Scientists have discovered a new molecules that can kill the malaria parasite, paving way for effective treatment for the disease.Using ultra sophisticated computerised modelling tools, researchers were successful in identifying a type of candidate molecules toxic for the pathogen, but not for the infected human red blood cells.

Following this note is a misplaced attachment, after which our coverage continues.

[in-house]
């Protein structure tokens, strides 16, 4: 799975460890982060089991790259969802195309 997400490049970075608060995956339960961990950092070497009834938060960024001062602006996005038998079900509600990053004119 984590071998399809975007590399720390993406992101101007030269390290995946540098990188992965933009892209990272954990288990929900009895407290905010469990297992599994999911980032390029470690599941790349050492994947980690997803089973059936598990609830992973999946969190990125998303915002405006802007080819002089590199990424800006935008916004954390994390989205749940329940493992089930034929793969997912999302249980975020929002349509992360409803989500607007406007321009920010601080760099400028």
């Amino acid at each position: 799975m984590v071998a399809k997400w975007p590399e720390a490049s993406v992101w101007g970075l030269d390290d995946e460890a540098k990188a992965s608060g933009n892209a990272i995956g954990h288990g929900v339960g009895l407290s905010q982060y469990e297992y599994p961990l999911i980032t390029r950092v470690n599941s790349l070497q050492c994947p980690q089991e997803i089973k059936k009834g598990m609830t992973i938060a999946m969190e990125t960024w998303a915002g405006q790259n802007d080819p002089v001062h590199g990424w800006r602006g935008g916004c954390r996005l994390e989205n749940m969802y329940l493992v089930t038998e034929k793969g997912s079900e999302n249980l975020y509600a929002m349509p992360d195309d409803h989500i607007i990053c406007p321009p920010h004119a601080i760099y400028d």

The most severe form of malaria is caused by infection with Plasmodium falciparum. The eradication of this parasite is even more difficult as it becomes resistant to treatments. The group led by Didier Picard from the University of Geneva (UNIGE), Switzerland, showed interest in the protein Heat Shock Protein 90 (HSP90), which plays a central role for several factors involved in the life cycle, survival and resistance of the pathogen. Expressed in organisms as diverse as bacteria and mammal cells, HSP90 acts as a "chaperone", by helping other proteins during both normal and stressful periods. In the Plasmodium, HSP90 protects parasitic proteins during high fevers triggered by its presence. The chaperone also participates in the maturation of the pathogen in human red blood cells.